The Killers Critical Overview
by Ernest Hemingway

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Critical Overview

(Short Stories for Students)

Burt Lancaster and Ava Gardner in the 1946 film adaptation of The Killers Published by Gale Cengage

‘‘The Killers’’ is one of Hemingway’s most anthologized and analyzed stories. The single most influential critical essay on the story was written by Cleanth Brooks and Robert Penn Warren for their short story anthology, Understanding Fiction. Brooks and Warren argue that the story belongs to Nick, not Ole or the gangsters, and that through his experiences with the killers, Nick discovers evil. R. S. Crane argues against some of the claims made by Brooks and Warren in his book The Idea of the Humanities and Other Ideas Critical and Historical, writing that Nick is only an ‘‘impersonal messenger . . . a utility character in Hemingway’s rendering of an action with which Nick has nothing essential to do.’’ In his essay ‘‘Some Questions About Hemingway’s ‘The Killers’’’ in Studies in Short Fiction, Edward Stone notes many of the peculiarities of the story and contends that it is Al and Max’s ‘‘surrealistic appearance’’ that shocks Nick, not the pervasiveness of crime or Ole’s response to his circumstances. For Stone, the story belongs to Ole, not Nick. Charles Owen, in ‘‘Time and the Contagion of Flight in ‘The Killers,’’’ says that the story belongs neither to Nick or Ole but to readers, who, like Nick, retain ‘‘faith in expedients, a faith that makes him representative of a whole tradition in American culture.’’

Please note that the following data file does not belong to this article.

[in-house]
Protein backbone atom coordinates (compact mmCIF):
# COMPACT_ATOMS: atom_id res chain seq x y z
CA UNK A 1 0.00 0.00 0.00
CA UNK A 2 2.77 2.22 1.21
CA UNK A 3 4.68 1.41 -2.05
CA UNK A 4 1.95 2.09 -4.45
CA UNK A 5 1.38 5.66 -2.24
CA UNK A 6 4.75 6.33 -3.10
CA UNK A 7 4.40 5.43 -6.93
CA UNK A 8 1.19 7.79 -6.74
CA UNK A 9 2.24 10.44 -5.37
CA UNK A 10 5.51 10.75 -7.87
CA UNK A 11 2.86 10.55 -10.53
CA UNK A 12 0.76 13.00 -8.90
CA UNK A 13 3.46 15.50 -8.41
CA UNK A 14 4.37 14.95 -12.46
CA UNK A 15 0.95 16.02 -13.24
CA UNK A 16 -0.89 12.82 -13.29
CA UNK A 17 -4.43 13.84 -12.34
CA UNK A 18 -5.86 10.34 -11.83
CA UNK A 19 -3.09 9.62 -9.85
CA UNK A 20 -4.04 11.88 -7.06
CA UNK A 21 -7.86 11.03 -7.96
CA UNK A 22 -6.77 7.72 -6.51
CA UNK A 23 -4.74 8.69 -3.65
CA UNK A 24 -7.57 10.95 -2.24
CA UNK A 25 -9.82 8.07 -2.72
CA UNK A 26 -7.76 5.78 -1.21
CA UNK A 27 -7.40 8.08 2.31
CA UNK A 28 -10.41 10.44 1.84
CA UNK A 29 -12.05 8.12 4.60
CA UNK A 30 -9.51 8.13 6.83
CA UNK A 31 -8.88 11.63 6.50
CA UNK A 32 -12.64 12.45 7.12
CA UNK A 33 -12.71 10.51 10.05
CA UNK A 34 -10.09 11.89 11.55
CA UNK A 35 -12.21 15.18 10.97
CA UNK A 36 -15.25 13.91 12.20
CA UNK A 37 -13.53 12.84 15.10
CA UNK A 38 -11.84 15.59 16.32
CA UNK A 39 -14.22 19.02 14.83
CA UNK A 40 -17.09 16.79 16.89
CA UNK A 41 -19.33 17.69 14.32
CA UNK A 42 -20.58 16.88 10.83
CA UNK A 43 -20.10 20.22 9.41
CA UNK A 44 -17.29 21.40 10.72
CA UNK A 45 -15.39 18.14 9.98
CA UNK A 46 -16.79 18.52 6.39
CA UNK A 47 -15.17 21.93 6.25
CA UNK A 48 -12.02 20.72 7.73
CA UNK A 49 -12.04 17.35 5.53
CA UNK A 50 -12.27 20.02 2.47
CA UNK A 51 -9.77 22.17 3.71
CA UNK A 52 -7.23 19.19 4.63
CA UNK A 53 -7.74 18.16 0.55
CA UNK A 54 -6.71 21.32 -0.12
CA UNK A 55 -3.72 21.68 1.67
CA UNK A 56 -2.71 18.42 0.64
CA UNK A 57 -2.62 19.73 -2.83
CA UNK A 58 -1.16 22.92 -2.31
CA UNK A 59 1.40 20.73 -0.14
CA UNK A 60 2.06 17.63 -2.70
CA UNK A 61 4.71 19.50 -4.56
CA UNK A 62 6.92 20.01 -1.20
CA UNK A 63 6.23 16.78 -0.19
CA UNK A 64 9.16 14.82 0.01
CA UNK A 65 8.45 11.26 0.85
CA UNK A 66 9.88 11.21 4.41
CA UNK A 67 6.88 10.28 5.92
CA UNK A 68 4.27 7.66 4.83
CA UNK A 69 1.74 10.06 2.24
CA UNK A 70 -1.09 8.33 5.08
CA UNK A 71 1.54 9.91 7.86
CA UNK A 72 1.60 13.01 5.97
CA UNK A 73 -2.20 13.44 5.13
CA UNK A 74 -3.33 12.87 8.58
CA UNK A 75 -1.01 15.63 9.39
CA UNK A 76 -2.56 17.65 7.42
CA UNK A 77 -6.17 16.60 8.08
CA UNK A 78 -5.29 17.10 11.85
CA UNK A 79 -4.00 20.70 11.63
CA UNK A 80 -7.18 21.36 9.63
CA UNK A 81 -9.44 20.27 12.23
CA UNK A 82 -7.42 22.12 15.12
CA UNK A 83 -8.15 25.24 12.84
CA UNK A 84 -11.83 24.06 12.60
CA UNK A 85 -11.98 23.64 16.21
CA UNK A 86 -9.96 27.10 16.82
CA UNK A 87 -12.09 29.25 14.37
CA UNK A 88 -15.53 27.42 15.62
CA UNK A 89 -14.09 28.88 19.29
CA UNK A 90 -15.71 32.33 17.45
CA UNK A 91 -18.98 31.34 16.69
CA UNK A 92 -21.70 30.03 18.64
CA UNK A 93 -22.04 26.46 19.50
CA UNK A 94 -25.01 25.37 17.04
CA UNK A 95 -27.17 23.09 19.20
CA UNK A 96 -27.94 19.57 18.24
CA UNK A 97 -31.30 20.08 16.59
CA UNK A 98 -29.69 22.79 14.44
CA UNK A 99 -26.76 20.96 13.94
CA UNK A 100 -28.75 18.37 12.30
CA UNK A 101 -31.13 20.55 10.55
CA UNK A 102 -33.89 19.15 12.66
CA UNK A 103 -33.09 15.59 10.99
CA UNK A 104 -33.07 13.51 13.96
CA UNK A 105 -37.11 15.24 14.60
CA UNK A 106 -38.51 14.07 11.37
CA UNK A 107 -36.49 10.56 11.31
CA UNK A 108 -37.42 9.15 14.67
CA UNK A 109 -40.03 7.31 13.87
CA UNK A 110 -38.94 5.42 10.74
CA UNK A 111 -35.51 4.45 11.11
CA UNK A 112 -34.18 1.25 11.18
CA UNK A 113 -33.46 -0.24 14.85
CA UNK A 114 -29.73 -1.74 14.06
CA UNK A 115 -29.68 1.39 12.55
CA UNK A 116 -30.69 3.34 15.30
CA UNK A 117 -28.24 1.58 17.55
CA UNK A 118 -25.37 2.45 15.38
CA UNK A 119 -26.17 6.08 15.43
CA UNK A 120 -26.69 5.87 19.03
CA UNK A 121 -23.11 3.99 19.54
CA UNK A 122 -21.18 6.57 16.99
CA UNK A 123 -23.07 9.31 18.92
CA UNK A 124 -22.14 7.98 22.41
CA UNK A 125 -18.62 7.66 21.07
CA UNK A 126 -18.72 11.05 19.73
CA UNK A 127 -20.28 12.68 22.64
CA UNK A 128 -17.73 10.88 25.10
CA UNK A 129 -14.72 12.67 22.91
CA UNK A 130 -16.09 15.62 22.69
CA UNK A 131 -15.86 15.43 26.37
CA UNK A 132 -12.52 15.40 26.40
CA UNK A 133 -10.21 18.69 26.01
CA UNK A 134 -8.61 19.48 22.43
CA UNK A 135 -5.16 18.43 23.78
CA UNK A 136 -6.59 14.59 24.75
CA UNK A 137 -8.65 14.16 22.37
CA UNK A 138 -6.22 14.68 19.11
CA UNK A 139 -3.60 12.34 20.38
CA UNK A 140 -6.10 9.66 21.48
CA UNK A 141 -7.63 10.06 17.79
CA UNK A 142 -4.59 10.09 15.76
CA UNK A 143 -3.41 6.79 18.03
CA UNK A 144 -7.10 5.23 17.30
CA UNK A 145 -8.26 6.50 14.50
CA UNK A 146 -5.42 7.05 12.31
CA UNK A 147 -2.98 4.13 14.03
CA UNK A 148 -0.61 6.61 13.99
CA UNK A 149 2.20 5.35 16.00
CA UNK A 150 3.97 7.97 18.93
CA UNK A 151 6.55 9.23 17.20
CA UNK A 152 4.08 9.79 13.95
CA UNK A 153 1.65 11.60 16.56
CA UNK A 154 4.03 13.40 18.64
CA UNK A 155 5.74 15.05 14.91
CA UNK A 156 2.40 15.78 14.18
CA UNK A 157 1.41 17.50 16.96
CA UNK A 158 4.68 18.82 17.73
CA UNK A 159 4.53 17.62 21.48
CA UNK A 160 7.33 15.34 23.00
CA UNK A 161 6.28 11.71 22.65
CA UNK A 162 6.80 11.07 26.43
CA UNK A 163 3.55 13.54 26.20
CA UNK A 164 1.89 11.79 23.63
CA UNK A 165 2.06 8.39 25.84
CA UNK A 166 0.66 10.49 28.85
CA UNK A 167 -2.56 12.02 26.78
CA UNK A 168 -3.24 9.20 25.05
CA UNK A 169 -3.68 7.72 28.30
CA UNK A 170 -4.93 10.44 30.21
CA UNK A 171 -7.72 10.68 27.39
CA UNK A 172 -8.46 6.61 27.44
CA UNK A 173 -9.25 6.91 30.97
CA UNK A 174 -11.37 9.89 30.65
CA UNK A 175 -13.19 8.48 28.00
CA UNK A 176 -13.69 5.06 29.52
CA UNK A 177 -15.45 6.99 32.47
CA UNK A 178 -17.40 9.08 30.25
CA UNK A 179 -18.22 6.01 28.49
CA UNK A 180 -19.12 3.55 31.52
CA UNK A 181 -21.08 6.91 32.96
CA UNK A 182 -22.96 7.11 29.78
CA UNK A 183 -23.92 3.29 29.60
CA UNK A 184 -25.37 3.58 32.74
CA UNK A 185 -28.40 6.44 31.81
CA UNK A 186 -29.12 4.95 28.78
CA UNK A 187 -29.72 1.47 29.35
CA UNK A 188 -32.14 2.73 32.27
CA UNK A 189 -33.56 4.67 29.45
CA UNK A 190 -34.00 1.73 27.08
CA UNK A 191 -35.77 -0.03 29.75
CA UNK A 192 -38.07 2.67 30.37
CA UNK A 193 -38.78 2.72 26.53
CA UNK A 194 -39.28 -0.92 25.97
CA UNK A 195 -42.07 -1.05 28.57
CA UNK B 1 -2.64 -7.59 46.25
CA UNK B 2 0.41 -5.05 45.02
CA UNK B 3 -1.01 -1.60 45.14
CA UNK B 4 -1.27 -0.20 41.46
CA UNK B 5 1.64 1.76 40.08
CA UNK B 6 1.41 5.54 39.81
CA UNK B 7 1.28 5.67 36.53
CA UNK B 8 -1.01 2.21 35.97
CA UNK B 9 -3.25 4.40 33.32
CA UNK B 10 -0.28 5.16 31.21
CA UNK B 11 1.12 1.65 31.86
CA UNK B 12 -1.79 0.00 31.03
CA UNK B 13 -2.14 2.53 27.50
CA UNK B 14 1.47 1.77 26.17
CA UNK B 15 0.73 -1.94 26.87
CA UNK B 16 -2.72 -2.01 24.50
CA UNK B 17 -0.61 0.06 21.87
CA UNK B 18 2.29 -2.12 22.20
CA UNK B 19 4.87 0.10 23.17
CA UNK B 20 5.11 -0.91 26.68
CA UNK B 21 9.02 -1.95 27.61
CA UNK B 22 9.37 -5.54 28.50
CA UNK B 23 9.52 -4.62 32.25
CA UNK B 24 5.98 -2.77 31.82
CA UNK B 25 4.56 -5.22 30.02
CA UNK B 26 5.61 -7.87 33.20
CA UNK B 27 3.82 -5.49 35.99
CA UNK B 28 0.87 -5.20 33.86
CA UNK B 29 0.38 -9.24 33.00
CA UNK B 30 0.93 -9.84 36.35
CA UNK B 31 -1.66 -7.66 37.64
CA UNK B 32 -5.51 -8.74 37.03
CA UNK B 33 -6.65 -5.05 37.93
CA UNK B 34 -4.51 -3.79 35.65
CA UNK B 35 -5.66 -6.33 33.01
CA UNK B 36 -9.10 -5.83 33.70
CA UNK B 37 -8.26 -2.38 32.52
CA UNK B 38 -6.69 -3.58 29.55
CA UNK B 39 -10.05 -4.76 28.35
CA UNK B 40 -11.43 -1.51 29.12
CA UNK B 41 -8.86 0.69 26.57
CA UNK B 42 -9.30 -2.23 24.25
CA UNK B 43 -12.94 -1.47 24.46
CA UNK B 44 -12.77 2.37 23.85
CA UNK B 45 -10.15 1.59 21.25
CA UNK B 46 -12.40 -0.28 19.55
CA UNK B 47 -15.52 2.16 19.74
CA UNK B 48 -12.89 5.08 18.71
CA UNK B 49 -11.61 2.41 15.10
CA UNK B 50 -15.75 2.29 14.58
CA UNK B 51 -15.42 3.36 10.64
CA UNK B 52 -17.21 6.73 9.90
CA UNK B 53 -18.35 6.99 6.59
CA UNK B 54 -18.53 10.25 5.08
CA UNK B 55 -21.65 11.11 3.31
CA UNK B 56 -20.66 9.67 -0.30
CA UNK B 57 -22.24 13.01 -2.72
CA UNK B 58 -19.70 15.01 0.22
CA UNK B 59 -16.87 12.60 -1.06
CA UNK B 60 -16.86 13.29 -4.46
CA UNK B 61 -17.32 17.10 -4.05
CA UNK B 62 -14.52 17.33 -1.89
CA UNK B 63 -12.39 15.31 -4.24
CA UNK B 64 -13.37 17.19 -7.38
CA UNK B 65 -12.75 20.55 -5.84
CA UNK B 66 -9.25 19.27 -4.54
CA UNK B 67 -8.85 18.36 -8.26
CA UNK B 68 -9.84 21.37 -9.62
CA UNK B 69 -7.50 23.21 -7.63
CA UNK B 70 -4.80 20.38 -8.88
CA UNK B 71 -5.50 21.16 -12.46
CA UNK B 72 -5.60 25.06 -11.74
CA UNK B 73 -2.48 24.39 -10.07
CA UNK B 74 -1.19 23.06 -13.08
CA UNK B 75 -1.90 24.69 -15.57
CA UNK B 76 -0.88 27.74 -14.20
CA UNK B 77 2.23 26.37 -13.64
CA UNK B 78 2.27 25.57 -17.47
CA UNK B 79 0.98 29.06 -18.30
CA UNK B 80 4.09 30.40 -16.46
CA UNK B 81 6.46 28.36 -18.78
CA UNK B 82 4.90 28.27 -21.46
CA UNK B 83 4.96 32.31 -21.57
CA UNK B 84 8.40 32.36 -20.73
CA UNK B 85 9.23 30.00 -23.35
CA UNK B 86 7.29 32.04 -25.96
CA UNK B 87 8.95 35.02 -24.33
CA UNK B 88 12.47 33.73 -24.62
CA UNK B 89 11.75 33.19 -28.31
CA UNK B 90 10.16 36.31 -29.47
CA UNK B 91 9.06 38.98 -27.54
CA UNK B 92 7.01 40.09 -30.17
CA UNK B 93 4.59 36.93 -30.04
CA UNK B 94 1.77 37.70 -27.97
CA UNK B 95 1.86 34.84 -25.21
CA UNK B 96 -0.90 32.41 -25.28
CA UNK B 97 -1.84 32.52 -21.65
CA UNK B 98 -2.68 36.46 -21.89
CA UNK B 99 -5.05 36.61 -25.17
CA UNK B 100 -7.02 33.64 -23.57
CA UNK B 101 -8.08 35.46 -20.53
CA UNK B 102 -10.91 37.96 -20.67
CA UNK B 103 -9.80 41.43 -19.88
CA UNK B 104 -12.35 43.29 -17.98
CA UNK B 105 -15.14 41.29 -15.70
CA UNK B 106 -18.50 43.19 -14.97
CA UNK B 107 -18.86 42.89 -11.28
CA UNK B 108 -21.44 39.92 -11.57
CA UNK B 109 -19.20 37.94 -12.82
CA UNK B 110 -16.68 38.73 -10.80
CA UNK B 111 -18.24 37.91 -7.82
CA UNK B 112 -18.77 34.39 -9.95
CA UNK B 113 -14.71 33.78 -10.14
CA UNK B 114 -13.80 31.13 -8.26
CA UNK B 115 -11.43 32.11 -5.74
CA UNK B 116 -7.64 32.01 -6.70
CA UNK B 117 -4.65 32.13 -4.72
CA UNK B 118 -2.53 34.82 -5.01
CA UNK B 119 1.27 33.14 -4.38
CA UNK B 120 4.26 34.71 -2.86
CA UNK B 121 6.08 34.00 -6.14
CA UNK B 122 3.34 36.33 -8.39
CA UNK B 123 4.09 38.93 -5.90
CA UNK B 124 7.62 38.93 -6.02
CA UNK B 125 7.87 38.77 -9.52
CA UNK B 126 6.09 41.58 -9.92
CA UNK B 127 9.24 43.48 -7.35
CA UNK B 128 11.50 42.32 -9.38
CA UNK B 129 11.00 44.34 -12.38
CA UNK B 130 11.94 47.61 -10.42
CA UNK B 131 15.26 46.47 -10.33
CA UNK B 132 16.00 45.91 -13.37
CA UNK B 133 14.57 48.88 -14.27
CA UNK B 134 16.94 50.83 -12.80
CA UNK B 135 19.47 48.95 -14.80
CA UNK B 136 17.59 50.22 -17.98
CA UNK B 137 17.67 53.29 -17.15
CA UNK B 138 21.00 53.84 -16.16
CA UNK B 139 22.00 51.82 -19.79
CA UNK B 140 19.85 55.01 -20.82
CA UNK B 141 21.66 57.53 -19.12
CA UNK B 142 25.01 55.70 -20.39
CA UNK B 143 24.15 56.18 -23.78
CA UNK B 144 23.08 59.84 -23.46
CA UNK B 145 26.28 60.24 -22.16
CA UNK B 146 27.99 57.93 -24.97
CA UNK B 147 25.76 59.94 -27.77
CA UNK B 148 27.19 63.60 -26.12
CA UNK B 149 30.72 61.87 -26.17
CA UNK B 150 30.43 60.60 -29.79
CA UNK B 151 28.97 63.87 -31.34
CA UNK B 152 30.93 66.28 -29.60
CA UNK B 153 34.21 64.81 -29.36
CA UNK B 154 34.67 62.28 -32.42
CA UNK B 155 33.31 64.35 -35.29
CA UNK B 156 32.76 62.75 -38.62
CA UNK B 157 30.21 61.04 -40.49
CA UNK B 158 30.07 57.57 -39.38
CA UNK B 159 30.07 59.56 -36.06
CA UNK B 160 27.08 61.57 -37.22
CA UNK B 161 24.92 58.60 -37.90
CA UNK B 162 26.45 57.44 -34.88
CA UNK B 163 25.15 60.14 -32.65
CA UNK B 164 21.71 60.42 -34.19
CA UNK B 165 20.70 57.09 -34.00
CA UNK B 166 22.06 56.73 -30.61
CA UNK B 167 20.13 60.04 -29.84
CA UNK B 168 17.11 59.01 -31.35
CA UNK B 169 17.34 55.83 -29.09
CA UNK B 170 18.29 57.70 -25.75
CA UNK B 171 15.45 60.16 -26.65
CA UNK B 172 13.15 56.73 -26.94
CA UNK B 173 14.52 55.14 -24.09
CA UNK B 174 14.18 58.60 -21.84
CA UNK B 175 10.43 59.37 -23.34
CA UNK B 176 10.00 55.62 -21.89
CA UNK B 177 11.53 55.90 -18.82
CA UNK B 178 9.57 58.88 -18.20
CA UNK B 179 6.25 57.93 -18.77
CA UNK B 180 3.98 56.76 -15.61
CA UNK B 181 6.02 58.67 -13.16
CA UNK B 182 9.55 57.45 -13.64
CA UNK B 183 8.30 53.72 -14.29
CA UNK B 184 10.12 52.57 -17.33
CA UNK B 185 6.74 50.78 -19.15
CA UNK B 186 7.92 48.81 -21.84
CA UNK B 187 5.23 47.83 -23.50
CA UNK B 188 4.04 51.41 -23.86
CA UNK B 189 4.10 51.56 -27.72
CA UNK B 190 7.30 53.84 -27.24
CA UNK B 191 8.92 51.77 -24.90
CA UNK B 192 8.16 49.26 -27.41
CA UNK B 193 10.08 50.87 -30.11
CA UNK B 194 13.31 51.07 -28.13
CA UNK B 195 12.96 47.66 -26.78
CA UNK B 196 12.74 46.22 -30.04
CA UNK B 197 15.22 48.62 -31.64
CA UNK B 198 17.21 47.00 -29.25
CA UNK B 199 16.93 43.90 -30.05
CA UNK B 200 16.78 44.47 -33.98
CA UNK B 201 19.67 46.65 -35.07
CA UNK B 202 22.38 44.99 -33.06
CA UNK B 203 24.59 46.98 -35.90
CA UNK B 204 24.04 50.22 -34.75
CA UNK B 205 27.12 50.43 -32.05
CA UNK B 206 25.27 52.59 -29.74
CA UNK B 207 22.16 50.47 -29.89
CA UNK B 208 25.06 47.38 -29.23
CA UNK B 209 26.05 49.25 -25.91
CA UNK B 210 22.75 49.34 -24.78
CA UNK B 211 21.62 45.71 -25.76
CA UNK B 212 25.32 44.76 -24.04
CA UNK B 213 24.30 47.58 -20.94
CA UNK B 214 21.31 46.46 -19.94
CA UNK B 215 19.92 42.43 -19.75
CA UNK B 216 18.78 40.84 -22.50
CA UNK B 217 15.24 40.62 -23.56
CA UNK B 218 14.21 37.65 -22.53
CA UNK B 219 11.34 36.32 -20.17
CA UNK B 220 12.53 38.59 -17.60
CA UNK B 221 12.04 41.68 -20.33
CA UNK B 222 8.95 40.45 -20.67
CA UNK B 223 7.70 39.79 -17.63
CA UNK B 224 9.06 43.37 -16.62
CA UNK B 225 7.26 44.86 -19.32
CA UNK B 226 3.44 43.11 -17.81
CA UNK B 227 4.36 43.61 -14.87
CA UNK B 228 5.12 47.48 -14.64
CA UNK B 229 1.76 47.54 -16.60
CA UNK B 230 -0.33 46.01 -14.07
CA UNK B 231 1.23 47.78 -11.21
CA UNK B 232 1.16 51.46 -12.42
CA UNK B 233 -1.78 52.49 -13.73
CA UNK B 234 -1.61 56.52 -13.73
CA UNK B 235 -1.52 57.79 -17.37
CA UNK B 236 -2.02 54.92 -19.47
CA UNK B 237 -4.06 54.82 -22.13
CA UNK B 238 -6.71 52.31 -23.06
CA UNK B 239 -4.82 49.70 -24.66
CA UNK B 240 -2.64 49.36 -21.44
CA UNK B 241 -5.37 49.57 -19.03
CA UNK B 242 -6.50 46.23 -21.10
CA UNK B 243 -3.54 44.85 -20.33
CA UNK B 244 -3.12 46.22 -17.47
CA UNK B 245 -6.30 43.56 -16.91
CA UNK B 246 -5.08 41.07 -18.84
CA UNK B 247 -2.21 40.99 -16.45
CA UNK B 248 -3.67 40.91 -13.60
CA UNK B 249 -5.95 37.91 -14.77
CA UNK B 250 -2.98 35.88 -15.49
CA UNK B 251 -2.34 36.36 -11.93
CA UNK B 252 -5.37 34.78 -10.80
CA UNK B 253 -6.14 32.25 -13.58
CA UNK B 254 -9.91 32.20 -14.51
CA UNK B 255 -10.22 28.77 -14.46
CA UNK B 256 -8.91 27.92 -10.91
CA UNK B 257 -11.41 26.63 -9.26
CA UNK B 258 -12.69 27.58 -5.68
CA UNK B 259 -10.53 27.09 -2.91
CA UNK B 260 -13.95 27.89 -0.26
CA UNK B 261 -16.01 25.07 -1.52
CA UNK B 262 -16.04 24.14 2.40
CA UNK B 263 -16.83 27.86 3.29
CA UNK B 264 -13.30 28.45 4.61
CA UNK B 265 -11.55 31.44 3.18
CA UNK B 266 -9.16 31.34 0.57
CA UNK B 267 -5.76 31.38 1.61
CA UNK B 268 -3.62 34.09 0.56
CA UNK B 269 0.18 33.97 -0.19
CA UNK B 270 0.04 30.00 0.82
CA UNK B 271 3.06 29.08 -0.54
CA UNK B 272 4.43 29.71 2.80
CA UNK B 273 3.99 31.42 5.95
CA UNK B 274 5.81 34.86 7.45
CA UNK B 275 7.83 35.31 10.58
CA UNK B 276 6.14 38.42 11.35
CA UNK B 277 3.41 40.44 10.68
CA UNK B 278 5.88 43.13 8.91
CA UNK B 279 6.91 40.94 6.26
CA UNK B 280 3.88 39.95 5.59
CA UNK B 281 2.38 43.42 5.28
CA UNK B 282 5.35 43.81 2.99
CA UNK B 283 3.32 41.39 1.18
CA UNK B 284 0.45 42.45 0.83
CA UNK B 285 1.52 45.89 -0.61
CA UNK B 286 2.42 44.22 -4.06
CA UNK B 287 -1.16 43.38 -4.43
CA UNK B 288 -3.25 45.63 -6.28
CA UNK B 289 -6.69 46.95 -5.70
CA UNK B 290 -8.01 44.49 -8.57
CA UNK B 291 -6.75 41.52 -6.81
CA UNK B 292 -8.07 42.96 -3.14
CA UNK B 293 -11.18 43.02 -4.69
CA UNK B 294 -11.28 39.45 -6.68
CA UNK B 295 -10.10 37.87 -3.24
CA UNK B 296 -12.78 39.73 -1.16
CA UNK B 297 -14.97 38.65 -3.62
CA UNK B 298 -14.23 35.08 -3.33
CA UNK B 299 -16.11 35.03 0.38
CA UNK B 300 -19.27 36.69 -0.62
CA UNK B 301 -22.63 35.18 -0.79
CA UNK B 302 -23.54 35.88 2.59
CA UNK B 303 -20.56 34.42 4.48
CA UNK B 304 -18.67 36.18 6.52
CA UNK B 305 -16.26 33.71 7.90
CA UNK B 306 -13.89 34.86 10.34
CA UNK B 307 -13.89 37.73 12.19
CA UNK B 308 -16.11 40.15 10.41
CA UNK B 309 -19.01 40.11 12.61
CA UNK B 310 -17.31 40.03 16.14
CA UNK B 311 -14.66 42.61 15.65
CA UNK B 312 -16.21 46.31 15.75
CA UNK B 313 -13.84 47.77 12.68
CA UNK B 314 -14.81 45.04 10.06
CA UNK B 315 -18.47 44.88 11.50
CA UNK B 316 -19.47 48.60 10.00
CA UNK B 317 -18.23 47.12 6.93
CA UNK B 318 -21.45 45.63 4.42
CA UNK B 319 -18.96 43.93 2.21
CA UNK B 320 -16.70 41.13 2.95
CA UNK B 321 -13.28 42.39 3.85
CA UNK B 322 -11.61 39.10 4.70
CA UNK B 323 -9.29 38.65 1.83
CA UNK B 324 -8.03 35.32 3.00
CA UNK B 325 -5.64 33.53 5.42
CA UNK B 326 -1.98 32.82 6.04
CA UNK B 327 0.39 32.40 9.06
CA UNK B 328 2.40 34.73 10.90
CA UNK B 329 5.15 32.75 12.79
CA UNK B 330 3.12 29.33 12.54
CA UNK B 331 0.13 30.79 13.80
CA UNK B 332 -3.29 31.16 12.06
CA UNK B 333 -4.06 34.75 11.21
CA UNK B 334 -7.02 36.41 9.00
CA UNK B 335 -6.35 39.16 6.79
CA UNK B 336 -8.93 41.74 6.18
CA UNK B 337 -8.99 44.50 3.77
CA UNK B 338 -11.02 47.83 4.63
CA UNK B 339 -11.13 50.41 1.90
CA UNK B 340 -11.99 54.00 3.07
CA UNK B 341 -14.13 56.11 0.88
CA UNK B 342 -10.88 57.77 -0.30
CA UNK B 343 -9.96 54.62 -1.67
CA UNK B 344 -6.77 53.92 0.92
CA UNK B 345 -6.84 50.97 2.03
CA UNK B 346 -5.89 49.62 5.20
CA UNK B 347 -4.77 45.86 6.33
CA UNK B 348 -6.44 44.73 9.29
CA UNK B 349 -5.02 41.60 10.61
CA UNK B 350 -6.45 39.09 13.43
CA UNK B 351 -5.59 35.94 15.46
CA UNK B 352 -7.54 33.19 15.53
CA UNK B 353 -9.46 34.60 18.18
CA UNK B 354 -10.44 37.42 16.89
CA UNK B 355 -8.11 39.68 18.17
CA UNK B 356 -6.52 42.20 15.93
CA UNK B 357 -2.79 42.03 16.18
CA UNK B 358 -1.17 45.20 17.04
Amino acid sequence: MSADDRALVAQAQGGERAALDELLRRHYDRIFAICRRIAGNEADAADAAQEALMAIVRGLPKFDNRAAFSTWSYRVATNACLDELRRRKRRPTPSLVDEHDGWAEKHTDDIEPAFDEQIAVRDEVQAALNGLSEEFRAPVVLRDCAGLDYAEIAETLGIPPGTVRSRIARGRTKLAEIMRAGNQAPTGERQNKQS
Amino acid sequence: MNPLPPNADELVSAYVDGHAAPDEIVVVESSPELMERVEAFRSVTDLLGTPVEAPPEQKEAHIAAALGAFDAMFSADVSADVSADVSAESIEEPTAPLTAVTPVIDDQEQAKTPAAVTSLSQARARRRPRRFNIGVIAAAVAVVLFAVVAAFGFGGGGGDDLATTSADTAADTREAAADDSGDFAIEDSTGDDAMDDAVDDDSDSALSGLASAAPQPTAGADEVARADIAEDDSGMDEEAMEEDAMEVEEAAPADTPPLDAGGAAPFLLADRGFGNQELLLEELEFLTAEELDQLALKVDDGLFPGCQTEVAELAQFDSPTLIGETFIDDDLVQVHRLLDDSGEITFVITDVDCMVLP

More recent criticism on the story has focused on myth and literary traditions. For example, John Reardon, in his essay ‘‘Hemingway’s Esthetic and Ethical Sportsmen,’’ sees the story as one in which characters such as Nick must ‘‘measure his status as a man’’ against the ‘‘destructive forces’’ represented by the killers. In ‘‘‘The Killers’ as Experience,’’ W. J. Stuckey argues that the story is a mixture of romance and realism and that with the ‘‘terrifyingly irrational’’ appearance of the killers, Hemingway introduces into the ‘‘tradition of realism that element of romance, danger, that the conventions of realism have banished or forced into exile.’’